Scottish referendum decision clarifies power to call border poll sits with Westminster too – Slugger O’Toole

The written constitution of Great Britain is cumbersome, archaic and difficult to interpret without the help of judges. There have been many calls over the centuries for a written code like the US (and almost everywhere else that was once Britain, including Ireland).

Enter the UK Supreme Court ruling on whether Scotland has the unilateral right to hold a referendum on independence. The court held that calling a referendum went beyond the “legislative powers of the Scottish Parliament”.

More importantly, the ruling states that such a measure could result in “the end of the sovereignty of the Commonwealth and the United Kingdom Parliament over Scotland” and therefore leaves such a matter to Westminster.

Most importantly (for Scotland and Northern Ireland), on the question that the proposed referendum in Scotland would be advisory only and therefore not binding immediately to comply with the decision, says:

The impact of the bill will not be limited to holding a referendum. Even if the referendum had no immediate legal consequences, it would be a political event with important political consequences [78-81]. It is therefore clear that the proposed Bill has more than a loose or consequential connection with the protected matters of the Union of Scotland and England and the sovereignty of the United Kingdom Parliament. Accordingly, the proposed Bill relates to protected matters and is outside the legislative powers of the Scottish Parliament. [82-83], [92].

That’s exactly it. If leaving the UK is a political issue, then holding a referendum on a high-level constitutional issue (even an advisory one, as we saw from the 2016 EU referendum) could cause things to get completely out of Westminster’s control.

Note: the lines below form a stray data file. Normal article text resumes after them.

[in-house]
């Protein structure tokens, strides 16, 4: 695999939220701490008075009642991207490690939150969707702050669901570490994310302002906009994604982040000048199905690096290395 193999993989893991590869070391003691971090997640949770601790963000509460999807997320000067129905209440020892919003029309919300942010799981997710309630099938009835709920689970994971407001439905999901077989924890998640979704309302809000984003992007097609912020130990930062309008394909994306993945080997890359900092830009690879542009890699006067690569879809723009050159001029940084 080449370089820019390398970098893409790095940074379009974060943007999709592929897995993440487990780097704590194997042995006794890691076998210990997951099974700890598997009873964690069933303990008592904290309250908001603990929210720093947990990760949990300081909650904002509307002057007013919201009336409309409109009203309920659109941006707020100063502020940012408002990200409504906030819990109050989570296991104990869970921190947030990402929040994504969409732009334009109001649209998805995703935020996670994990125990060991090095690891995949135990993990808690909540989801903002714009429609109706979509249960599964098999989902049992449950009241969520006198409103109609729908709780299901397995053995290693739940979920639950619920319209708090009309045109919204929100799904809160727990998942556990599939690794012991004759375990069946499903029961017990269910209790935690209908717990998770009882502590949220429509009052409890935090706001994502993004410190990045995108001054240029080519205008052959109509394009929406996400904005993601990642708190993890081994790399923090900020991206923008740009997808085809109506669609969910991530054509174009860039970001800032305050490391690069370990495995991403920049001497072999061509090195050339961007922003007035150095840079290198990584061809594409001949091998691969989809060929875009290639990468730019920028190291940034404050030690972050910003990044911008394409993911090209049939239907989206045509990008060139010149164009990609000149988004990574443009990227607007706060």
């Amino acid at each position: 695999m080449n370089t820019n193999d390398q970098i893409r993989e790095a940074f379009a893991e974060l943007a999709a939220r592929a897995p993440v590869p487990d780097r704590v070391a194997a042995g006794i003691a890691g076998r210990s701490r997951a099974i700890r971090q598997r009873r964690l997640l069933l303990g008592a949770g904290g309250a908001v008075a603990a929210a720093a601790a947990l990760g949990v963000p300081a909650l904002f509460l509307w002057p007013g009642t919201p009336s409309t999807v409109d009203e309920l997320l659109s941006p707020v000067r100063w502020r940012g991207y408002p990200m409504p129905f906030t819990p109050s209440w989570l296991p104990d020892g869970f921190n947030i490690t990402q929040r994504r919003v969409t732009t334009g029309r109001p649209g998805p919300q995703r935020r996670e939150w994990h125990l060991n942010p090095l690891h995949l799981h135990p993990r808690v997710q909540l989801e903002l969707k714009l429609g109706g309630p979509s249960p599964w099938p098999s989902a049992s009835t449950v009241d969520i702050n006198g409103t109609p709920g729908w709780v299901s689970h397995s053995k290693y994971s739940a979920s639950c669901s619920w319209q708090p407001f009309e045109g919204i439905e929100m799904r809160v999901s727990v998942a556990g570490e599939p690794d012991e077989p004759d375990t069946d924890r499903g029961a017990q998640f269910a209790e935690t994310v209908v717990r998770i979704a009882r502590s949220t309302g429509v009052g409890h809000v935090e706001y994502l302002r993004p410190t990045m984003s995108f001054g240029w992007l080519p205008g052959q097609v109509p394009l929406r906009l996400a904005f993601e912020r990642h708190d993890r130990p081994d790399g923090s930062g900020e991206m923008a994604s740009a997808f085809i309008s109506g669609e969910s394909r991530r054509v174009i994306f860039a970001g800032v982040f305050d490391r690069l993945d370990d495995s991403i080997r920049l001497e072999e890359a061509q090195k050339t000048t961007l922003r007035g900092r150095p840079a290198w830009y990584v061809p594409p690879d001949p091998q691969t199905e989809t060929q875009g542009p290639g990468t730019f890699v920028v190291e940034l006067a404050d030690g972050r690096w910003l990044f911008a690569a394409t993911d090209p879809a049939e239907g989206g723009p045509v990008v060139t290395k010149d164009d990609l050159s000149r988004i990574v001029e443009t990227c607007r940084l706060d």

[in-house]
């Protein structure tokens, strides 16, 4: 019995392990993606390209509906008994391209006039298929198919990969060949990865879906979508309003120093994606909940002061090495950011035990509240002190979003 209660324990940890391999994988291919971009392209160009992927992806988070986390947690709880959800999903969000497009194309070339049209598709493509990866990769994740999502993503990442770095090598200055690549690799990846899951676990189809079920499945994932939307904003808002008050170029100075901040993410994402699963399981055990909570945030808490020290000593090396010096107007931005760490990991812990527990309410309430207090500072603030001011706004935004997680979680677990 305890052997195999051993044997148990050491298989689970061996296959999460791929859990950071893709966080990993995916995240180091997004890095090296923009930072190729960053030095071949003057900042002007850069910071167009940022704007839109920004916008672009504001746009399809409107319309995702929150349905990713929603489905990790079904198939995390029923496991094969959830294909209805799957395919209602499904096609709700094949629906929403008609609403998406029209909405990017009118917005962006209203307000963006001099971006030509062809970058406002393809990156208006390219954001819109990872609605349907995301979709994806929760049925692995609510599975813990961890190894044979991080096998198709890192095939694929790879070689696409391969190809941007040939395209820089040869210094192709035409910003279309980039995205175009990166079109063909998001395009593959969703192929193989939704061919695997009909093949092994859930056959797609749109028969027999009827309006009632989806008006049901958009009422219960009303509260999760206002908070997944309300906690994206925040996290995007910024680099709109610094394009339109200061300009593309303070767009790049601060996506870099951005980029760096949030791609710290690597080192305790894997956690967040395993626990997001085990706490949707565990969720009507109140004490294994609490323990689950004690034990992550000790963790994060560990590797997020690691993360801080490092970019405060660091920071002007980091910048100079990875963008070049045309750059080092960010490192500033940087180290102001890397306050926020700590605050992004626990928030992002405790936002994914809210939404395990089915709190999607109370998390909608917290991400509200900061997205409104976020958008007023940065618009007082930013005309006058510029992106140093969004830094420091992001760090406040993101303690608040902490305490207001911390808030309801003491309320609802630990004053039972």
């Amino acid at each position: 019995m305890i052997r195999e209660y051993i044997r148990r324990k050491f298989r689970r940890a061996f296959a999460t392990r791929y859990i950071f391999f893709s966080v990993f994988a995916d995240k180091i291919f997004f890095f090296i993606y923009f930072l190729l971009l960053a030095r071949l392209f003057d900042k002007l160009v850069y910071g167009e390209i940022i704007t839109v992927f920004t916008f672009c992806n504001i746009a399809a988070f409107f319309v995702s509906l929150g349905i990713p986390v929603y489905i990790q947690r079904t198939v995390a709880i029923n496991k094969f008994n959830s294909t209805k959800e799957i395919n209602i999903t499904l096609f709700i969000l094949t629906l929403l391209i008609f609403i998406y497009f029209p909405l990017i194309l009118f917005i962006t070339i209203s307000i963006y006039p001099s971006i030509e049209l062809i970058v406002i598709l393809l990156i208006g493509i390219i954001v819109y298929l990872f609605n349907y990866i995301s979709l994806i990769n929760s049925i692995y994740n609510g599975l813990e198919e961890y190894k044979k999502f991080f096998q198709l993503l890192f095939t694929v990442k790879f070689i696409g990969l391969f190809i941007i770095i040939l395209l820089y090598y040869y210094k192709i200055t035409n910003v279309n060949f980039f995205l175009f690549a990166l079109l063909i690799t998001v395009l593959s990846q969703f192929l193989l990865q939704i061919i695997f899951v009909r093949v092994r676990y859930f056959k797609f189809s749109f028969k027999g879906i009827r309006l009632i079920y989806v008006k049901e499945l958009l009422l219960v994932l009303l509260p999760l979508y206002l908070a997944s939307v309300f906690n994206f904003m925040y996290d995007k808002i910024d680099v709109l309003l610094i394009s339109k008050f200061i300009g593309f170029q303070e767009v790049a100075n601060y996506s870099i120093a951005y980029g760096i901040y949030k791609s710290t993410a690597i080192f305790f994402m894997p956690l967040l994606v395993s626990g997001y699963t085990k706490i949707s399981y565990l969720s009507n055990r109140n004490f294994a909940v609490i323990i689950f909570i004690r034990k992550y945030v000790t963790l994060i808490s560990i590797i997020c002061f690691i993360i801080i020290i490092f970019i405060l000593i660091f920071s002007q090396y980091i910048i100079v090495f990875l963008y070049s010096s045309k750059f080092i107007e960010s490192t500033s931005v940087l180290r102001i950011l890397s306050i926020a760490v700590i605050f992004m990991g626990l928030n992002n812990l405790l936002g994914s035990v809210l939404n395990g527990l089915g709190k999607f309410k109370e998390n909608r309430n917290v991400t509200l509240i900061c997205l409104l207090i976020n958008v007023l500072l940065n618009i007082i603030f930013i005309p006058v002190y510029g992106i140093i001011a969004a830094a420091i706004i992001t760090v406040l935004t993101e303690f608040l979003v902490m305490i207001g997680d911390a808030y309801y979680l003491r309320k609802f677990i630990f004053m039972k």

Consent at Westminster is thus the critical trigger in both cases. Yes, we put it in writing A pair of referendums is a legitimate way out, though this is what few people understand Westminster must first agree to this.

What the judgment does is express the reality of devolution under this unwritten UK constitution.

This explains why the #BorderQuery remains in the hands of the Secretary of State for #NorthernIreland and therefore cannot be used, at least for another generation, whatever the flow.

What few have yet realized is that it is seen not as an interesting experiment in devolution in England, Wales and Scotland, but as a way to help the island of Ireland settle its stormy relationship.

So if calling a border poll is a political issue for Westminster, when do we think the Westminster government will call if the optimal outcome for the union is 50% + 1? The fastest way home is the longest way.

Devolution is not an opportunity to share the compulsion to work with generational enemies, but an unpleasant reality for most of its participants, who perceive it as a disgusting drug that someone else forces them to take.

But without an alternative (and have you noticed how NI political actors seem to be long on criticizing each other but short on mentioning other viable options?) power is here to stay. And Westminster still has the key to the door.

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